October 07, 2005
Meteorites contain fragments of asteroids brought about by collisions within the asteroid belt. These meteorites have not been exposed to geological processes experienced by planets and stars. Therefore, much of the matter in these meteorites originates from the formation of the Solar System some 4.5 billion years ago.
Being the only record of the Solar System’s pre-biotic chemical evolution, scientists have tried for years to extract and study this material. It is believed that discovering the composition of meteorites will reveal what the Solar System was made of at its birth and how those materials evolved into our current-day universe.
Most of the methods used to extract this matter have failed leading to the destruction of the meteorite material or just the inability to extract any compounds.
However, a recent study from the Planetary and Space Science Journal explains how scientists have developed a novel approach to extracting these meteoric materials. It’s called hydropyrolysis.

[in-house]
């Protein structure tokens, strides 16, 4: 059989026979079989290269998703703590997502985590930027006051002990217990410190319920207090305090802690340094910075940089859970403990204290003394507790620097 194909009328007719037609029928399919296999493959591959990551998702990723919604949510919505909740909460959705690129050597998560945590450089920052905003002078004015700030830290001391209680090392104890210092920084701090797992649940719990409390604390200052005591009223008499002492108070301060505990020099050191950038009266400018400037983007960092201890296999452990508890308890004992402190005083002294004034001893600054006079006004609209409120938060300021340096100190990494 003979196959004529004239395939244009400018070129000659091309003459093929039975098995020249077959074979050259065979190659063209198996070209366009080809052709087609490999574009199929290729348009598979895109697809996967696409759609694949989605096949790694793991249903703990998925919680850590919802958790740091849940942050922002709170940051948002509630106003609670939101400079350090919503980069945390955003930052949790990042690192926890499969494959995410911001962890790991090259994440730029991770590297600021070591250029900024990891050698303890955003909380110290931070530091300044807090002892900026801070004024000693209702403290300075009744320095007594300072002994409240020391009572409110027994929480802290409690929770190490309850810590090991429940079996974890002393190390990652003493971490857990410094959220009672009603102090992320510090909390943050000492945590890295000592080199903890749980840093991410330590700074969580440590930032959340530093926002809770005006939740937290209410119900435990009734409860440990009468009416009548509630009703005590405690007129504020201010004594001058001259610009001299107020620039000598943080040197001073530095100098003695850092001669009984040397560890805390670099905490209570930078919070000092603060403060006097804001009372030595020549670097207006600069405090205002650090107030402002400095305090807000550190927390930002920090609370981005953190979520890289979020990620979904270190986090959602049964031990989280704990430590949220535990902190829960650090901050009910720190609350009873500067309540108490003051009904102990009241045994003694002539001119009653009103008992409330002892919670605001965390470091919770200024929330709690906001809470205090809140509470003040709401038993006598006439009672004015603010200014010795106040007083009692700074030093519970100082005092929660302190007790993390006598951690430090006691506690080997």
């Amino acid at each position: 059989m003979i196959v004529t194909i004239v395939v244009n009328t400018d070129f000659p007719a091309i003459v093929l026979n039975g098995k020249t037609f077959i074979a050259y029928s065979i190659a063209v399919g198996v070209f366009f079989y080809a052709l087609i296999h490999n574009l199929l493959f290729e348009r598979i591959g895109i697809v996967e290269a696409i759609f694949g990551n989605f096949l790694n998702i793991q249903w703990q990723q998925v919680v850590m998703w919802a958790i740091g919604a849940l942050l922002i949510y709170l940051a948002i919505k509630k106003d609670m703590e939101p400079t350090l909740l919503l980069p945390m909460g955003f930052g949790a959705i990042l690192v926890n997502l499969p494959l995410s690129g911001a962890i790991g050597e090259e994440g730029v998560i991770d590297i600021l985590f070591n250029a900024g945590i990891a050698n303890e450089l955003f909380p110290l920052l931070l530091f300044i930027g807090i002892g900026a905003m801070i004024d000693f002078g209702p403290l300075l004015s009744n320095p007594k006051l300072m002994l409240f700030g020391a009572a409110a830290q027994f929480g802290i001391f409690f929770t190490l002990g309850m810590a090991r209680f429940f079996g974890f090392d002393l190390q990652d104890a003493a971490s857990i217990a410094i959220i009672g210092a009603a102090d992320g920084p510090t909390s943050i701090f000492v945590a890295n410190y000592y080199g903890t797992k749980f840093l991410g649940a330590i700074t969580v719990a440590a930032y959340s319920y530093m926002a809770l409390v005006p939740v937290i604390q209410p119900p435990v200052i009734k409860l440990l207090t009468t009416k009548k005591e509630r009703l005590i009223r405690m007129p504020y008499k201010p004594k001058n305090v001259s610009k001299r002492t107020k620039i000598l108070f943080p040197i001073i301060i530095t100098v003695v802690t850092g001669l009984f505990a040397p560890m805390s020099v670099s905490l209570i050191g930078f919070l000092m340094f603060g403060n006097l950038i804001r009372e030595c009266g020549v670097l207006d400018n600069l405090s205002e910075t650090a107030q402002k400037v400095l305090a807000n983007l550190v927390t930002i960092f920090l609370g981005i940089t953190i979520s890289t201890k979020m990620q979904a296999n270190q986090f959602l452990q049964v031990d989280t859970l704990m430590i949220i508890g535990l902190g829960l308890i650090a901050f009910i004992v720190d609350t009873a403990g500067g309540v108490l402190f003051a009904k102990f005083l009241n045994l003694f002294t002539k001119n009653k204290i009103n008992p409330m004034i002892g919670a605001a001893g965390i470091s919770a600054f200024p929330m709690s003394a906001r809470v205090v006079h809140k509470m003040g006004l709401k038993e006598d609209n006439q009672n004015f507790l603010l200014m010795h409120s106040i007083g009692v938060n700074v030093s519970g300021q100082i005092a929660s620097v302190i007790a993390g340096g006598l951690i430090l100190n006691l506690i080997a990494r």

This new technology uses high hydrogen gas pressures, extreme temperature, and water as a non-destructive means for extracting organic and inorganic compounds from meteorites.
This process has revealed high amounts of carbon and nitrogen- elements essential to life at the core of the meteorites. Also, this new technology revealed several never-before-seen organic molecules.
The results of this study also contradict a common understanding to the origin of meteorites. It is thought that meteoric material originated from a molecular could that collapsed to form the Solar System. Scientists using hydropyrolysis believe this is a misconception and seek to use this technology to find the true origin of the organic matter in meteorites.
Scientists hope that the use of this new technology will offer even more clues into the composition of the Solar System when it was forming.
Finally researchers have a way to trace the evolutionary path of organic compounds which will ultimately lead to knowledge of the evolution of our universe.
Sephton M, Love G, Meredith W, Snape C, Sun C, and Watson J. 2005. Planetary and Space Science Journal. Article in Press.